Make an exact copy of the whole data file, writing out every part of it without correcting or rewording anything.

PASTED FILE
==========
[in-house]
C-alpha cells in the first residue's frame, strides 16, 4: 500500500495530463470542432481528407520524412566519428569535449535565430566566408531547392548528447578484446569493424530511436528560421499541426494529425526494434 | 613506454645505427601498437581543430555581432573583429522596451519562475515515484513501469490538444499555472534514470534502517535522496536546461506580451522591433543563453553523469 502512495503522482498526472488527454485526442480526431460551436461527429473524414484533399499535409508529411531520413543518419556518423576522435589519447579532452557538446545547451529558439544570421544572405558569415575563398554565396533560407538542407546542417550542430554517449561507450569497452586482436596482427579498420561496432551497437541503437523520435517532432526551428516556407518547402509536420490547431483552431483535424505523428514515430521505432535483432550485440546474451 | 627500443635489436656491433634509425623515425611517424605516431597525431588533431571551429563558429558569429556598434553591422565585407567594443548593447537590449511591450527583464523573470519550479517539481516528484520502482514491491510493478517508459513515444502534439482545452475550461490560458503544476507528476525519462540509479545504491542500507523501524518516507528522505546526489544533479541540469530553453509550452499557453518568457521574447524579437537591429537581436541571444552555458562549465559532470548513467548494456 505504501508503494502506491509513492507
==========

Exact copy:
[in-house]
C-alpha cells in the first residue's frame, strides 16, 4: 500500500495530463470542432481528407520524412566519428569535449535565430566566408531547392548528447578484446569493424530511436528560421499541426494529425526494434 | 613506454645505427601498437581543430555581432573583429522596451519562475515515484513501469490538444499555472534514470534502517535522496536546461506580451522591433543563453553523469 502512495503522482498526472488527454485526442480526431460551436461527429473524414484533399499535409508529411531520413543518419556518423576522435589519447579532452557538446545547451529558439544570421544572405558569415575563398554565396533560407538542407546542417550542430554517449561507450569497452586482436596482427579498420561496432551497437541503437523520435517532432526551428516556407518547402509536420490547431483552431483535424505523428514515430521505432535483432550485440546474451 | 627500443635489436656491433634509425623515425611517424605516431597525431588533431571551429563558429558569429556598434553591422565585407567594443548593447537590449511591450527583464523573470519550479517539481516528484520502482514491491510493478517508459513515444502534439482545452475550461490560458503544476507528476525519462540509479545504491542500507523501524518516507528522505546526489544533479541540469530553453509550452499557453518568457521574447524579437537591429537581436541571444552555458562549465559532470548513467548494456 505504501508503494502506491509513492507